Immunocytochemical characterization of HmTCs. (ap) Cryosections of leech activated body wall: (ak) Double-immunostainings proposed as appropriate to identify telocytes. Samples stained by using antibodies against CD34 (green)/vimentin (red) (a,d); CD34 (green)/c-kit (red) (e); Oct-4 (green)/c-kit (red) (fh); c-kit (green)/vimentin (red) (j,k) reveal cells with typical phenotype of telocytes (arrowheads). The two signals co-localize (merge in yellow) (arrowheads). (d,i) Negative controls. Nuclei are counterstained with DAPI and marked in brilliant blue. (lp) HmTCs, wide spread in the body muscular sac (Mf), precisely identified for their morphology, are characterized by expression of TLRs (arrowheads). TLR4 (ln) and TLR5 (o,p) that are evolutionarily conserved receptors playing a critical role in the early innate immune responses.

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Figure 4

Immunocytochemical characterization of HmTCs. (ad) HmTCs, recruited into lesioned area together with various cell types involved in migration and wound restoring, show own ultrastructural (SEM) profile (a). Cryosections of leech activated body wall: HmTCs are Aif-1 positive (red) (b). Nuclei are counterstained with DAPI (blue). (c,d) Immune-responsive cells (not exclusively belonging to telocytes) located under the epithelium (E) and among muscle fibres (Mf) are Aif-1 positive (green). Aif-1, also known as IBA1, is identified as a modulator in immune defence reaction and inflammatory response. (eg) HmTCs (arrowheads) localized among muscle fibres (Mf), recognizable for their spindle-shaped body and long cellular prolongations, are ACTH positive. ACTH expression is signal of activation of stress-sensoring circuits. Not only telocytes positively bound antibody anti ACTH but these stromal cells are always identifiable for their morphology. (h) Negative control. Nuclei are stained with DAPI and marked in brilliant blue. (ik) Cryosections of leech activated. HmTCs recognizable among various cell types (arrowheads) are IL-18 positive. The production of this representative pro-inflammatory cytokine is generally linked with activating innate immunity. (l) Negative control. Nuclei are stained with DAPI. (mo) Cryosections of leech activated. DIL-ac-LDL uptake is considered a good tool to define the origin and the fate of hematopoietic progenitor cells. HmTCs, DIL-ac-LDL positive (arrowheads), can migrate from the lumen of neovessels (see Fig. 3 panels ko), travelling in the connective tissue, among muscle fibers (Mf).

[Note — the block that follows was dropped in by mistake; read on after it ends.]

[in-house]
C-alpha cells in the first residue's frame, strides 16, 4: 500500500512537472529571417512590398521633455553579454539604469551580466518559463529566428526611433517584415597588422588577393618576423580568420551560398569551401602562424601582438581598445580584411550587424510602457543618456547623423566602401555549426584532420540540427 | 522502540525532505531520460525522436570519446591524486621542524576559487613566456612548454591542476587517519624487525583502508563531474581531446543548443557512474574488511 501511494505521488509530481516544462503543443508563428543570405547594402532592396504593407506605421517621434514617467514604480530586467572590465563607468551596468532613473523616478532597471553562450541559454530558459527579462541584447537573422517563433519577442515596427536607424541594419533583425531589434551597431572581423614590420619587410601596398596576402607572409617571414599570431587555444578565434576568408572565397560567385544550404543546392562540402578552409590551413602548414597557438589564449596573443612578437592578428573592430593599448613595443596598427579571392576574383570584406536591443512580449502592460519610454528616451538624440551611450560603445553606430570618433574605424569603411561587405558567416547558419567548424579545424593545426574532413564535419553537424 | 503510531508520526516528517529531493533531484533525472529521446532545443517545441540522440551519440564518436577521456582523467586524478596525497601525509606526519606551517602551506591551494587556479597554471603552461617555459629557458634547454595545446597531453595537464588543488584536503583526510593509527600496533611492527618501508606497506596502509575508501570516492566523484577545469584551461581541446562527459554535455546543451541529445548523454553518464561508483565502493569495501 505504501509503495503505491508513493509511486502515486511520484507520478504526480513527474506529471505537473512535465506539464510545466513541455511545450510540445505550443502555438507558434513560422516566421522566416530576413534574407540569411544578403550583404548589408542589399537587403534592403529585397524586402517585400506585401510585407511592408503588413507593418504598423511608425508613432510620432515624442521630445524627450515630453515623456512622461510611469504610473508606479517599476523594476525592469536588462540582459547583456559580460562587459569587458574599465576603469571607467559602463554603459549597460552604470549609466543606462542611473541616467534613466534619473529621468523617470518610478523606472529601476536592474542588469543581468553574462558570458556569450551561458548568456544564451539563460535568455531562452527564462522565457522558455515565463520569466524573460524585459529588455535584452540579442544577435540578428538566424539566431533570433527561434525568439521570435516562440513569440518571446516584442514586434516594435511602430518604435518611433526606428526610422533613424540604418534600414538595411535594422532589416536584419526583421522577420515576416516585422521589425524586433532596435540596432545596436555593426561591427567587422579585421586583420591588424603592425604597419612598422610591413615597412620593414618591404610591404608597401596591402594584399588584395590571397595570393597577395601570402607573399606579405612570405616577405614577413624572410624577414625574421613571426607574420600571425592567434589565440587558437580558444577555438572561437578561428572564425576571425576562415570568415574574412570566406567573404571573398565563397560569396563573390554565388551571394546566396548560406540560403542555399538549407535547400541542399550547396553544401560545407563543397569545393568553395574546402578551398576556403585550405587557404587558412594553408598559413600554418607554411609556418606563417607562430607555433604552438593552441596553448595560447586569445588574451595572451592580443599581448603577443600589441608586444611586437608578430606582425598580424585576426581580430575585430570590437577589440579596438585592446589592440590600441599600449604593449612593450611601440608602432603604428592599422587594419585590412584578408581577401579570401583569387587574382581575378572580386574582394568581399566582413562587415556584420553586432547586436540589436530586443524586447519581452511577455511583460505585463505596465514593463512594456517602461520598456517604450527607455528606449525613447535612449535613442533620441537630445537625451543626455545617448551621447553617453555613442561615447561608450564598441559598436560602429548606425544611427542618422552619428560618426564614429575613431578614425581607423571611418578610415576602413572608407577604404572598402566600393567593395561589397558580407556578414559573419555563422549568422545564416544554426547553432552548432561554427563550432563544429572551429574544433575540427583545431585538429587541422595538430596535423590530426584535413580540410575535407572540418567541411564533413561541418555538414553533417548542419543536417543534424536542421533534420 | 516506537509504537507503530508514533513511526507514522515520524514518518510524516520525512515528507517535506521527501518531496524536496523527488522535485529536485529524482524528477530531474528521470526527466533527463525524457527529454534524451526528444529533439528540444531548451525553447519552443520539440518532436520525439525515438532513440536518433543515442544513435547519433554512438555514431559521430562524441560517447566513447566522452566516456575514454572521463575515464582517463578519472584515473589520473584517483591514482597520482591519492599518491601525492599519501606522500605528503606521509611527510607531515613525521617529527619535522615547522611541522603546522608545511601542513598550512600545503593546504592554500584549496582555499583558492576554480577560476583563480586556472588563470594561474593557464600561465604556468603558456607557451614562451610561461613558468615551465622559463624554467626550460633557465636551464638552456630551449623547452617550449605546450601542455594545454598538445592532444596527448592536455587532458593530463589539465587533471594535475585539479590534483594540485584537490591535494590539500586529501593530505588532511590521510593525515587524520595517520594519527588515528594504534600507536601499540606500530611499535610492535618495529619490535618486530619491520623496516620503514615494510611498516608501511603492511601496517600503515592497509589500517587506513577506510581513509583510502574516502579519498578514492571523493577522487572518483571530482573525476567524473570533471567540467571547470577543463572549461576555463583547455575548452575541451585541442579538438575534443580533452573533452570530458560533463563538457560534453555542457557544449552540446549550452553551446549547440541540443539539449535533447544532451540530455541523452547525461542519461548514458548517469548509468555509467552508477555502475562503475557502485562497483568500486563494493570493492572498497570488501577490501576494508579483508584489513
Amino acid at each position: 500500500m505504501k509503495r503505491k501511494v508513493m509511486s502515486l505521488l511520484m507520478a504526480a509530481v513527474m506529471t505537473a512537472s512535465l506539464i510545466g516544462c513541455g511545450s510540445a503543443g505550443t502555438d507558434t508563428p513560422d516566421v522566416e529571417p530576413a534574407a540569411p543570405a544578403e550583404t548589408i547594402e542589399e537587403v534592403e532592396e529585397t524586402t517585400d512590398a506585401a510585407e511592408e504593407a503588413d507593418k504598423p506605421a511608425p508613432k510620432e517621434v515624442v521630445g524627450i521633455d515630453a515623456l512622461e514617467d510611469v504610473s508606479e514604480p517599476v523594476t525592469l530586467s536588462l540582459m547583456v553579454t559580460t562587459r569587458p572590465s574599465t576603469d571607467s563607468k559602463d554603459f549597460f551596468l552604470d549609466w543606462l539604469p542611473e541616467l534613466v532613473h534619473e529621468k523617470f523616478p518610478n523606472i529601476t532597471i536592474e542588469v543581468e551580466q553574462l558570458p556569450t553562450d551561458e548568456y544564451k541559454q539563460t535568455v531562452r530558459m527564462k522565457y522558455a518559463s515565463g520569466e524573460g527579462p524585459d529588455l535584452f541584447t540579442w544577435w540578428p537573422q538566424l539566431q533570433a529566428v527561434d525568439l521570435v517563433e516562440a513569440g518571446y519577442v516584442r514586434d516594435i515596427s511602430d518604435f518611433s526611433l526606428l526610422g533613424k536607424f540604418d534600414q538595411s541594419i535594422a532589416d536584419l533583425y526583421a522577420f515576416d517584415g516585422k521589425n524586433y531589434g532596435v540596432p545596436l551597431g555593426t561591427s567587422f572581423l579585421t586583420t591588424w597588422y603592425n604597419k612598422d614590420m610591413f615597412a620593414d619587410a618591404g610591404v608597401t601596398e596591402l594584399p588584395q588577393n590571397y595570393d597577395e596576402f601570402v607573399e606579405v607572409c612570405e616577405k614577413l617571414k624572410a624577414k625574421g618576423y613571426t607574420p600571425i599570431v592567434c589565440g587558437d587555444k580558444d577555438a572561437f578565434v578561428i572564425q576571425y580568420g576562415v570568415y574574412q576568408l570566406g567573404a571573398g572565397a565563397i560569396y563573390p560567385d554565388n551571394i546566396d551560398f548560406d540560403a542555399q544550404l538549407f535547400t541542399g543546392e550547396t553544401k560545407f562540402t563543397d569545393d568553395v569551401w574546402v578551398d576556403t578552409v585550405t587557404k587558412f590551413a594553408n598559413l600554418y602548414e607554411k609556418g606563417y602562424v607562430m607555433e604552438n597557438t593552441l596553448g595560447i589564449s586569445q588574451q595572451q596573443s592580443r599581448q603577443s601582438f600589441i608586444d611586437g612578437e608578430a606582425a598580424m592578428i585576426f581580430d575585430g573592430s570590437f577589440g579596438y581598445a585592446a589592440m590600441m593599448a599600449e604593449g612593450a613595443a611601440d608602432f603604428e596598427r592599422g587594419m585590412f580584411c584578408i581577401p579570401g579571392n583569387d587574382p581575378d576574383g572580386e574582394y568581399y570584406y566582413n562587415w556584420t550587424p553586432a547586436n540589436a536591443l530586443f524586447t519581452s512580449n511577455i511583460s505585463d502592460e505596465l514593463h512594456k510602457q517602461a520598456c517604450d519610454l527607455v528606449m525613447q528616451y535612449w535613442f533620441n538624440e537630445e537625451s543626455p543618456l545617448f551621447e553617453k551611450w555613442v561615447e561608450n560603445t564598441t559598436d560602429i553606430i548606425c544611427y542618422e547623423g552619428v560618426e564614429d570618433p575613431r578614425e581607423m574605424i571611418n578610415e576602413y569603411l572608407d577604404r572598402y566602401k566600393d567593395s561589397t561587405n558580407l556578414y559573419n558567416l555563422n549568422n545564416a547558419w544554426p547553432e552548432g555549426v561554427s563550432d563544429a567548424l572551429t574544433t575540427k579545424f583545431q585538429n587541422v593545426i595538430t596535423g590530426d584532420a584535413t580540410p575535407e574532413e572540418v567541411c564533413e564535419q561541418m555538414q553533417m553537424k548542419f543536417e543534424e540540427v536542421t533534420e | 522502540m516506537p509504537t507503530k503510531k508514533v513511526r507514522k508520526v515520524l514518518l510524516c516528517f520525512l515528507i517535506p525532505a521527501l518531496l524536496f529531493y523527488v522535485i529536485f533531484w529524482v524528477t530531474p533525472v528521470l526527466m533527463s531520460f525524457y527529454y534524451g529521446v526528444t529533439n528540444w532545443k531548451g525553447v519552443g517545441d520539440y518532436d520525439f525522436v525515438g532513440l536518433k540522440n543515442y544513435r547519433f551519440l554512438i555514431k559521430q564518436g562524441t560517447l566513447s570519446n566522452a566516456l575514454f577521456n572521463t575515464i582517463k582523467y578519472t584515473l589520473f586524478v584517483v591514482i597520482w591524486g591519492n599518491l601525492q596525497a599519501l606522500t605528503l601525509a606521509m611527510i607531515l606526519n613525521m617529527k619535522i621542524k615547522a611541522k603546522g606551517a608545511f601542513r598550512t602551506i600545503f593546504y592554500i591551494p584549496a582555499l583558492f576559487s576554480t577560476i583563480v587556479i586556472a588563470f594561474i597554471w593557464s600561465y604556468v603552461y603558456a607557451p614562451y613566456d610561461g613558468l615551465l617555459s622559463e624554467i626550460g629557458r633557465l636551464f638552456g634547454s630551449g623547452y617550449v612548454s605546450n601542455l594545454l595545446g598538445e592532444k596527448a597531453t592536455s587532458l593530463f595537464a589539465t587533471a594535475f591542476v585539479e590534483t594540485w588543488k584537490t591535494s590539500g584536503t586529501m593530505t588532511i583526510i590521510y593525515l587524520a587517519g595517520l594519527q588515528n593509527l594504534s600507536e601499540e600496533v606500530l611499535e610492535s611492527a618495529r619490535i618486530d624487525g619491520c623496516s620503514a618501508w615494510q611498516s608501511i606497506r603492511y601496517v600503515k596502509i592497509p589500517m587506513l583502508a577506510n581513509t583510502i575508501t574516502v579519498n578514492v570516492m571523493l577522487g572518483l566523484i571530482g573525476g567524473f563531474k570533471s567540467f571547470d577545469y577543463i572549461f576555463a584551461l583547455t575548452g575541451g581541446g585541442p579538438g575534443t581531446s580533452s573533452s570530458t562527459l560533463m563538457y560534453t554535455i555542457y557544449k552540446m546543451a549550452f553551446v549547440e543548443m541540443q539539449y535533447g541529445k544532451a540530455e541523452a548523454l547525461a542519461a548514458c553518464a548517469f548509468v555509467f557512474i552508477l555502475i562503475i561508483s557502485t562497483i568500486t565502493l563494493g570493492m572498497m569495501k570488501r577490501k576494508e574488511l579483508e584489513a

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The present paper provides evidence for the presence of TCs in the leech H. medicinalis which in this context is considered a good invertebrate animal model. This organism shows a “parenchimatous” body in which the loose connective tissue is colonized by several and different types of stromal cells such as macrophages, fibroblasts, myo-fibroblasts, NK-like cells and granulocytes, that share the same phenotype and function closely to the vertebrate counterpart. In addition, the basic steps of cellular responses, evoked by different stimuli, are strikingly similar to those observed in higher forms of life.

Among the leech stromal cells, the HmTCs can be detected due to their affinity for specific vital dyes. In non-stimulated animals, HmTCs in resting condition show the typical morphology described for vertebrate TCs: a pyriform or small ovoidal cell body with very long and thin cytoplasmic processes elongated up to 50 μm that are occupied by mitochondria, bunches of filaments perpendicularly oriented and few granules. The HmTC branches extend them in different directions and are engaged in cell-cell and cell-matrix contacts. The HmTCs form a network interconnecting cells from muscle layers, vessels, nervous system as well as collagenous bundles of connective tissue filling the leech body (Fig. 5, explanatory drawing). Once activated (after injection of LPS or following surgical lesion), these cells, organized in a plastic and dynamic system, can change their phenotype, acquiring an elongated shape suitable for migration with shorter telopods characterized by the involvement of the cytoskeletal elements.

Figure 5

Schematic overview explaining the spatial organization of HmTCs in Hirudo medicinalis. Telocytes (HmTCs) forming a 3D network connect cells from muscular, botryoidal, nervous and connective tissues.

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HmTCs in healthy and in activated leeches are identified, as in vertebrate (i.e. in human) by double-positive immunostaining with CD34/vimentin, c-kit/vimentin, c-kit/CD34 and c-kit/Oct-4 which are stem cell markers expressed simultaneously with the hallmarks of TCs.

It is important to underline that another important characteristic of HmTCs is that they can recognize microbial components through TLRs that mediate activation of innate immunity. The detection of the non-self results in the inflammation phase with cell surface activation molecules followed by secretion of pro-inflammatory cytokines such as IL-18. These multifunctional cells, as several innate immune cells, express also HmAif-1, other factor typically involved in inflammatory responses52,53.